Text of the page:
Book Title: Telgi — A Reporter’s Diary
Author: Sanjay Singh
The Telgi scam had rocked the country. The printing and sale of counterfeit stamp papers was not only an example of how the system could be subverted, but also about connivance and collusion on part of those who were supposed to safeguard it.
The book is a gripping account of how an investigative journalist chased the Telgi story and proved what he thought was right
From a modest background in Khanapur on the Maharashtra-Karnataka border, Abdul Karim Telgi engineered his rise, first through his work as a travel agent and then by printing duplicate stamps that closely resembled the original ones. He reportedly purchased outdated printing machinery from the government press at Nashik. The racket flourished for more than a decade and had its network across the country. His talent had obviously gone astray. The suspicions of Mumbai Police arose when word spread that Telgi or Karim Lala had spent more than Rs 80 lakh at a dance bar. But his shenanigans rendered him vulnerable to the powers of the policemen, who thought they could turn it to their own advantage.
The book is a gripping account by Sanjay Singh, an investigative journalist, who chased the story, unravelling facts and going all out to prove what he thought was right. The reality of it makes it sound like a work of fiction, which it is not. The Jaiswal report, prepared by a then DIG-rank officer heading the SIT, forms the basis of the narrative. How a ‘source’ handed him an advance copy of it, how he initially doubted the veracity of it, before finally turning it into the perfect news story to mark the launch of NDTV, that was now on its own after severing of ties with Star TV.
Sanjay Singh’s account weaves varied strands in the narrative. He makes observations about the changes that have come about in the field of news gathering. He feels it has become more competitive. However, he notes that journalists still cooperate and collaborate in the larger interests of the fraternity. The book also warns of not losing sight of professional goals and the game of one-upmanship that goes on as the interaction of journalists with senior police officers like Mumbai Police Commissioner RS Sharma, Pradeep Sawant and Daya Nayak shows. It is also about signs of ‘embedded journalism’ when freelancers pretend to speak up for their ‘highly placed’ friends in the hierarchy. The author feels that a bilingual reporter is the distinct need for and a by-product of the dynamism of journalism, and that Hindi language can be seen struggling for survival in all fields of life, not only journalism.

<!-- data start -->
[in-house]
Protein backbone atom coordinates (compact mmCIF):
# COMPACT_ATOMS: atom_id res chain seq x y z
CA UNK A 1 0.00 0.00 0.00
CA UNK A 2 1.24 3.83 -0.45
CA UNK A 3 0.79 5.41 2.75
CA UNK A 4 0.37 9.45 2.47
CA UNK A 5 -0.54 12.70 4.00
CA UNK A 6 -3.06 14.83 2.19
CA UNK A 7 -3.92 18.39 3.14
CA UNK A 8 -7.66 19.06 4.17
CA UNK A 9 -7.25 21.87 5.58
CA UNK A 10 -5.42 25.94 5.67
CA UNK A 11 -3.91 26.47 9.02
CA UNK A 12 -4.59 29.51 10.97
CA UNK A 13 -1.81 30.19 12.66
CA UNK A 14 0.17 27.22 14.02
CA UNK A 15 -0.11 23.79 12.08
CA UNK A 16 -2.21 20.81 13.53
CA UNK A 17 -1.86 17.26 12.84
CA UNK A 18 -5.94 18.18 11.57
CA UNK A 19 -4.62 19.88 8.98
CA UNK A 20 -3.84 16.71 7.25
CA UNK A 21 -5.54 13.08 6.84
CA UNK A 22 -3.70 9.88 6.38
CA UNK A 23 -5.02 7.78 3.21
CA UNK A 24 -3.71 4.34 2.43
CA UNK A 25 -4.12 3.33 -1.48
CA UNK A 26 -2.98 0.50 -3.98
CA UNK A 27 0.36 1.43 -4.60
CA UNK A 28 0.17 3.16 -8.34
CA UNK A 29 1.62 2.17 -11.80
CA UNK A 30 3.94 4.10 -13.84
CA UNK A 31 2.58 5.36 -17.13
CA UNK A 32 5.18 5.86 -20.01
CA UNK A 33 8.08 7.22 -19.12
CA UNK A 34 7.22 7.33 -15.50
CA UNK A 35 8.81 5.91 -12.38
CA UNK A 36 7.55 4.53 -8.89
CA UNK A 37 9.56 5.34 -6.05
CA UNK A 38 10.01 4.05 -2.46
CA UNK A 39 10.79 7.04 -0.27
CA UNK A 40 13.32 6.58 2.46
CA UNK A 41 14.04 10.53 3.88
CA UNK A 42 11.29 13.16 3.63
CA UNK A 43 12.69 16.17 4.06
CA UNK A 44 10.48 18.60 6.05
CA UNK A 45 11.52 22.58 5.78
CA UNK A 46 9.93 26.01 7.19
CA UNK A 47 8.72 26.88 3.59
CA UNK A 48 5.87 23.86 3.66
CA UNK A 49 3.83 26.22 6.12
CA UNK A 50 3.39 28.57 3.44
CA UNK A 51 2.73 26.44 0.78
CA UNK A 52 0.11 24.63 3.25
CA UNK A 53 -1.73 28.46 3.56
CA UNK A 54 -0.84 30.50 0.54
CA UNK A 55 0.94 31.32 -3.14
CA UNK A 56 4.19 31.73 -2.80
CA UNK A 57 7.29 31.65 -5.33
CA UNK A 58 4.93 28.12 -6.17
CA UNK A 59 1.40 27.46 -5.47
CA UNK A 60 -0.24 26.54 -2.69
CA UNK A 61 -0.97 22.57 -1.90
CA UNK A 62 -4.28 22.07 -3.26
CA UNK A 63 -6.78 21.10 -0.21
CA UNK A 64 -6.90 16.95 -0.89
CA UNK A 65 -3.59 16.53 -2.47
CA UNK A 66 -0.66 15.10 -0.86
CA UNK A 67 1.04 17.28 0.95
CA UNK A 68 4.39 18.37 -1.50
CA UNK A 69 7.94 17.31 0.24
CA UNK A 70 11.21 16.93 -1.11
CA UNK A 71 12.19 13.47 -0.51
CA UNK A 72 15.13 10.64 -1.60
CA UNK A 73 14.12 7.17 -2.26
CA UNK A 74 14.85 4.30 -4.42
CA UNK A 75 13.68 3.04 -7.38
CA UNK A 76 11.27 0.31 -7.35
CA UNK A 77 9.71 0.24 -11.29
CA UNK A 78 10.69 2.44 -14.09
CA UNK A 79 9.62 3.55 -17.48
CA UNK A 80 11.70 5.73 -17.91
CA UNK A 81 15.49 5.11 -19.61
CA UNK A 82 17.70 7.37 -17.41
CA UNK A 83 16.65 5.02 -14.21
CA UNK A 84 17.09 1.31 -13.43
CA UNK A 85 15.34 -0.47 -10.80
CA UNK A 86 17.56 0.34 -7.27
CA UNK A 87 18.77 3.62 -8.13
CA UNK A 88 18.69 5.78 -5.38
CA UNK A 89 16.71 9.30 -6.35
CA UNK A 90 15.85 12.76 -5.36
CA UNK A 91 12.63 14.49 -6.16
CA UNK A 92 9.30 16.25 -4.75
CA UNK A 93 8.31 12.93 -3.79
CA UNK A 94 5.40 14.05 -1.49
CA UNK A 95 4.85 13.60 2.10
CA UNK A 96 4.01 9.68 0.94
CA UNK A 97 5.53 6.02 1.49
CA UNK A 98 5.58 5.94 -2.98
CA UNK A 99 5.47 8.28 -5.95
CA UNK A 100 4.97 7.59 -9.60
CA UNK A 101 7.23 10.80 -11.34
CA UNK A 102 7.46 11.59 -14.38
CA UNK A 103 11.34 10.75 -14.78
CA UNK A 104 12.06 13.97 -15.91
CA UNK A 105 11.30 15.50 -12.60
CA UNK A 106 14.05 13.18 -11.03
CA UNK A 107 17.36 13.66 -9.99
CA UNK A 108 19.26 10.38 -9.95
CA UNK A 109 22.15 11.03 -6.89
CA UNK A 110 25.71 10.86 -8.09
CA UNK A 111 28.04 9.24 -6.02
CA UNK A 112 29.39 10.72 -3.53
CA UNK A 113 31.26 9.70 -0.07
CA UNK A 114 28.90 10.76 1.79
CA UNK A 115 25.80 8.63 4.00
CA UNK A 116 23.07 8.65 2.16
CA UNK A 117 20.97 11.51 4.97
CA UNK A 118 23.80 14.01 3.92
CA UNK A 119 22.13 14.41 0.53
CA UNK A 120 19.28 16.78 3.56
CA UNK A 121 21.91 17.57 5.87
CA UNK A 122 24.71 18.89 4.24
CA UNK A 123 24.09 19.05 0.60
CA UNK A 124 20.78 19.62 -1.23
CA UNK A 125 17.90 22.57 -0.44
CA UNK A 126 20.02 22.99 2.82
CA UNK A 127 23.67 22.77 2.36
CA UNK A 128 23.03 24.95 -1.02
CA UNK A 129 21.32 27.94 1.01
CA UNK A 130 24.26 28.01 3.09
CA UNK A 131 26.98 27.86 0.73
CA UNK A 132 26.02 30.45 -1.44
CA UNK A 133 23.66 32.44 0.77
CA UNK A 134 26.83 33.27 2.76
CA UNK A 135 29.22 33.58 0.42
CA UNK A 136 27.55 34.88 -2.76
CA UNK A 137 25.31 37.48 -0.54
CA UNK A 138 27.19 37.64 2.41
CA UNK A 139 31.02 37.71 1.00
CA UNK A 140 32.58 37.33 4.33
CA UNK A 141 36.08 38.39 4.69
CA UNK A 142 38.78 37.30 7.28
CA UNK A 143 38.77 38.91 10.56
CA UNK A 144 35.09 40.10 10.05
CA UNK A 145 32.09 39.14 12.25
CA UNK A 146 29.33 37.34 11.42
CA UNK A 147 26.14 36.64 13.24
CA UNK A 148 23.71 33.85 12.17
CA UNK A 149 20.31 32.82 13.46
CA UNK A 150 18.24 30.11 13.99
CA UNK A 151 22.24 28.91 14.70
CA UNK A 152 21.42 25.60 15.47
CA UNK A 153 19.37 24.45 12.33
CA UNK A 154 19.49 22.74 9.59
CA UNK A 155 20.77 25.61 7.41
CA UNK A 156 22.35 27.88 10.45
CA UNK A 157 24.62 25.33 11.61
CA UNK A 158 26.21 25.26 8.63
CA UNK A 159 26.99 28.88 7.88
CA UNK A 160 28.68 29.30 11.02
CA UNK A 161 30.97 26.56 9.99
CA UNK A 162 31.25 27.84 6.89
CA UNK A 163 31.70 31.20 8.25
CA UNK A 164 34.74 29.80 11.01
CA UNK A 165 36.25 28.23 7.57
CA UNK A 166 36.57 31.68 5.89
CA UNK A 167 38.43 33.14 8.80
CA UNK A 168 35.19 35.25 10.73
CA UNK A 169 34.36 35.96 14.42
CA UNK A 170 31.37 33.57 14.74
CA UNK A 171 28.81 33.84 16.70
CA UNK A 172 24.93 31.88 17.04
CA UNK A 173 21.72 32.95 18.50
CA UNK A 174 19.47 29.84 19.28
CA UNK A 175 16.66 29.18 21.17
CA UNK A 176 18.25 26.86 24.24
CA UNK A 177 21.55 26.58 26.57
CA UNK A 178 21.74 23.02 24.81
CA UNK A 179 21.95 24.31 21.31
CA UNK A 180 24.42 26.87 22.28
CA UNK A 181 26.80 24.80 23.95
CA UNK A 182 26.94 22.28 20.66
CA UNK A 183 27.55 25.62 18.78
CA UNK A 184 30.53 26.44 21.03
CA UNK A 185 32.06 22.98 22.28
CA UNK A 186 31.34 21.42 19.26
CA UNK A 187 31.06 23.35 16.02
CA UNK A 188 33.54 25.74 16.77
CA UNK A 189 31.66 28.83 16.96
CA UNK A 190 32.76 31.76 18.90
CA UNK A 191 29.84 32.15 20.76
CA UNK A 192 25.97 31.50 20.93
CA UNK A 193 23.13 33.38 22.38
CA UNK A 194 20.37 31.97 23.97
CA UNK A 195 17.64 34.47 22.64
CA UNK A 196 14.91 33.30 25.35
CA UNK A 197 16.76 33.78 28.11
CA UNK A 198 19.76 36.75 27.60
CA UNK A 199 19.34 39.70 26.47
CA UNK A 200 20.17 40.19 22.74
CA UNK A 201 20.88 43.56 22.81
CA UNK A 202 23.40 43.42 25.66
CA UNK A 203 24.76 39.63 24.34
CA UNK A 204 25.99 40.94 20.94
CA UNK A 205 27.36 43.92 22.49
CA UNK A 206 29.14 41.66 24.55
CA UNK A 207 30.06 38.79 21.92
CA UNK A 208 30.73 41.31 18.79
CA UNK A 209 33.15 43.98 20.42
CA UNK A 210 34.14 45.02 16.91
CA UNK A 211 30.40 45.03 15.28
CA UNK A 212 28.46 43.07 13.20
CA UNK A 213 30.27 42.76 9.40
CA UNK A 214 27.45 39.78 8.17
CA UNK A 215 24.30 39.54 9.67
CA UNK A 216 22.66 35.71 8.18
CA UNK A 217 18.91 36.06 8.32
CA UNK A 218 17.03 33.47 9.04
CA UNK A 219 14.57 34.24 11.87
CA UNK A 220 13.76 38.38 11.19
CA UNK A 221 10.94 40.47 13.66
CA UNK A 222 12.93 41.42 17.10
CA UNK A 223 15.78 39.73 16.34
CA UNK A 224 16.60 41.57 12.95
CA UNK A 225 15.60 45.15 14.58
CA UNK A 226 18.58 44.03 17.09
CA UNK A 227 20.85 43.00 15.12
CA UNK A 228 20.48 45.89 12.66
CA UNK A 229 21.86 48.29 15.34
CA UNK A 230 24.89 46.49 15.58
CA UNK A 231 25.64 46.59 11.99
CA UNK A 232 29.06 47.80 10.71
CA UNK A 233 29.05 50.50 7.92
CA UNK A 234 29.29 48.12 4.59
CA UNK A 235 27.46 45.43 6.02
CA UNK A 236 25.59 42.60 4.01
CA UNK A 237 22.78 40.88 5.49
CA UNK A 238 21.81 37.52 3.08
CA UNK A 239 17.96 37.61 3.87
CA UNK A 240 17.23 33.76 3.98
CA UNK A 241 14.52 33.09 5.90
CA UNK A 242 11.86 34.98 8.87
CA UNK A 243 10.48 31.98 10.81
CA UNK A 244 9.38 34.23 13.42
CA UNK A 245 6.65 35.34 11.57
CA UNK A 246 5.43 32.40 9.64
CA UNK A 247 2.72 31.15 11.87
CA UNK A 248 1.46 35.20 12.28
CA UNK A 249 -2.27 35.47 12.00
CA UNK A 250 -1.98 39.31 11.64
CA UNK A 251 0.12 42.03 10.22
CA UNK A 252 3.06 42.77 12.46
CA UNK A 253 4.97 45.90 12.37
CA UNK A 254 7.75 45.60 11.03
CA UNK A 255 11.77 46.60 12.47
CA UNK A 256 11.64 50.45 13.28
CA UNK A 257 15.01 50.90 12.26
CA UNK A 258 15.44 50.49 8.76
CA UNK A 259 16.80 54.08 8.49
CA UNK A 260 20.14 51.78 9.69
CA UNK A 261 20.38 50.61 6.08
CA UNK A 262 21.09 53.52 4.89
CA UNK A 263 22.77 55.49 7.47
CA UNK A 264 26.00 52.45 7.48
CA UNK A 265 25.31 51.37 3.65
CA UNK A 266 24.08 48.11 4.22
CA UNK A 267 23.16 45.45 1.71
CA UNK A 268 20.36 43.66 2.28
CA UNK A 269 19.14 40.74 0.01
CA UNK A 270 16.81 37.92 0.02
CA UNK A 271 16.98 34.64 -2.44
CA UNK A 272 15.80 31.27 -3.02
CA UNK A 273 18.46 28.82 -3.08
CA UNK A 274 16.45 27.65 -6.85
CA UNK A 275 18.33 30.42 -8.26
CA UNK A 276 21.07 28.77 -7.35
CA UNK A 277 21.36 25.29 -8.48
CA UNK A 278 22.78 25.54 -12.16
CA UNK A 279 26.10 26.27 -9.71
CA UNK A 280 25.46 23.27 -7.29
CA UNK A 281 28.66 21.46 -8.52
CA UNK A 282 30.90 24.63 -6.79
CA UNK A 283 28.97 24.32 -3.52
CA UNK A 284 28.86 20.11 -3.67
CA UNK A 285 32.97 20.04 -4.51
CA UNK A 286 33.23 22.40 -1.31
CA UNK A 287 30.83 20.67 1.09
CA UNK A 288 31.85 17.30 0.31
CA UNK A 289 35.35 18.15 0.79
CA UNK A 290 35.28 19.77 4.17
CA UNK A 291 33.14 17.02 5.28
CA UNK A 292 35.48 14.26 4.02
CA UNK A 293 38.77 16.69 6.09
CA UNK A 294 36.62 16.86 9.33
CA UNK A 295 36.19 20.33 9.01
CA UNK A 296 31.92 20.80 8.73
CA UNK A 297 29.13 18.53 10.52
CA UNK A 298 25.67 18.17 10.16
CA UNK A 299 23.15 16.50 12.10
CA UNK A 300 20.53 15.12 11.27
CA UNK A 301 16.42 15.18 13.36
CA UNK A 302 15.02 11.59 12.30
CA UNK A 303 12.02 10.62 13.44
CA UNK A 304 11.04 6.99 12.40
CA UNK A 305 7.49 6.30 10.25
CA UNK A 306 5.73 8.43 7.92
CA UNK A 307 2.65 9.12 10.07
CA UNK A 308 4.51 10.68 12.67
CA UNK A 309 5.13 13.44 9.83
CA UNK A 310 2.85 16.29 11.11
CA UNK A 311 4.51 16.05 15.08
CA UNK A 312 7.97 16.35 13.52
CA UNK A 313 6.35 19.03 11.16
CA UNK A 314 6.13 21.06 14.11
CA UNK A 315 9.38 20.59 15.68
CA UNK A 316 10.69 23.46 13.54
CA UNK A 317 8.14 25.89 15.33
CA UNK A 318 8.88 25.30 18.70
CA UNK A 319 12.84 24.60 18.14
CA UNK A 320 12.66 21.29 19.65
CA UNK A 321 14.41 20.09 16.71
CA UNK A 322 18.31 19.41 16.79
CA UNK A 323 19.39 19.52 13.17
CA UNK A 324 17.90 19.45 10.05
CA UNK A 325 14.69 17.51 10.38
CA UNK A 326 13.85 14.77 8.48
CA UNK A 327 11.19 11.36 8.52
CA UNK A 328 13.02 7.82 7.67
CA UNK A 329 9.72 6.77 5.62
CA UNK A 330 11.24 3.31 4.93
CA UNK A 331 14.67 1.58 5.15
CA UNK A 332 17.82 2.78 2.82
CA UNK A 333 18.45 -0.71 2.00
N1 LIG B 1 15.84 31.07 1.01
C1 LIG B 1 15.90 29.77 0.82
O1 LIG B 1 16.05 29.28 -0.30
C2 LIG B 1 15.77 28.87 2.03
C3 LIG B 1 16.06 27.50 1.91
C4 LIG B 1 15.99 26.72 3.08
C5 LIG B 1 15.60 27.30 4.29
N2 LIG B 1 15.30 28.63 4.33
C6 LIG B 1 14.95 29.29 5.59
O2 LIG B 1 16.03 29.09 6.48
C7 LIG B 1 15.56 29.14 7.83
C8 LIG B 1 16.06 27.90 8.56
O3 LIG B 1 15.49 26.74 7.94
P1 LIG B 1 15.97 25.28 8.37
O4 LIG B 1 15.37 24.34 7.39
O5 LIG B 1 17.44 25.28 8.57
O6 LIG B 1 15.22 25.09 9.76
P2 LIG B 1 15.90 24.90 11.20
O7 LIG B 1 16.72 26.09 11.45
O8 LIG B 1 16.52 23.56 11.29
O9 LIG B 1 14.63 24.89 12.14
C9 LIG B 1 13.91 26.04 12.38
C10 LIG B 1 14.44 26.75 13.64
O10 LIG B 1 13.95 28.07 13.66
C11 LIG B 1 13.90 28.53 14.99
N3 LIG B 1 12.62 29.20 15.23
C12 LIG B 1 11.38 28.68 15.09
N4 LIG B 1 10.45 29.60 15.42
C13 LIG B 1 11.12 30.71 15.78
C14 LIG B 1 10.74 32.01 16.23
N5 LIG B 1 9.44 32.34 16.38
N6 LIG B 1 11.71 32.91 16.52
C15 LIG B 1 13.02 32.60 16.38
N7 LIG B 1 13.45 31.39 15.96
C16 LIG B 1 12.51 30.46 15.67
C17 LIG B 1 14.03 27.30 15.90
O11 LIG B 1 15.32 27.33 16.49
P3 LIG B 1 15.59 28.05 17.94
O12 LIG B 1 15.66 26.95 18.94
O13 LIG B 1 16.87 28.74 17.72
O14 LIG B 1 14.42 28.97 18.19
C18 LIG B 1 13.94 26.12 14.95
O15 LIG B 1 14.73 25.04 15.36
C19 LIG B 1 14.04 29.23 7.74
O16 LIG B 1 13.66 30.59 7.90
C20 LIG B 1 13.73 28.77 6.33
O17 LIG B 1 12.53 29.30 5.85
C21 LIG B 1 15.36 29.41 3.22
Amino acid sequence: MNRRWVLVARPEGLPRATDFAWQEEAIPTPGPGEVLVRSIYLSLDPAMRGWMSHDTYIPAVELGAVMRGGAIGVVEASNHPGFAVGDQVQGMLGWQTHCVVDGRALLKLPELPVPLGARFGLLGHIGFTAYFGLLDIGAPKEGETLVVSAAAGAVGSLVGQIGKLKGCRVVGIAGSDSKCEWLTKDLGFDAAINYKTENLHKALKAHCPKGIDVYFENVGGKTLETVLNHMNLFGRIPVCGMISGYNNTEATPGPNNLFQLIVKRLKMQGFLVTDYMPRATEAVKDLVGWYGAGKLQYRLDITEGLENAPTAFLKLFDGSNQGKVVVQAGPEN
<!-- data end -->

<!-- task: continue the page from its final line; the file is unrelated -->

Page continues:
The book makes observations on the working of the police department. There is no dearth of officers who do their work sincerely to stamp out crime, but turf war and professional rivalry are not exclusive to any single profession. The book gives an account of the author’s interaction with policemen at all levels — the encounter specialists who can fetch exclusive news stories, sources who leak reports, protecting their identity, senior police officials who first tend to think how news went out and finally put up a united stand by attributing motives. As Chhagan Bhujbal, the then Maharashtra Home Minister, told the author: “You needed a good story for the channel’s launch, now stay calm and rest for a while.” The policemen, too, are subject to discipline and the rules that their service is bound by.
When Telgi was arrested by the Mumbai Police in 2001, his stamp paper scam had arguably become the biggest in Indian history, at an estimated Rs 30,000 crore. It is surprising how the scandal worked undetected in an unobtrusive way. Finally, when he died afflicted by various illnesses, his wife surrendered all his properties to the court, praying that they be used for social causes.
A result of deep investigative work, the book is a gripping account by an intrepid crime reporter on which the web series, ‘Scam 2003: The Telgi Scam’, is based.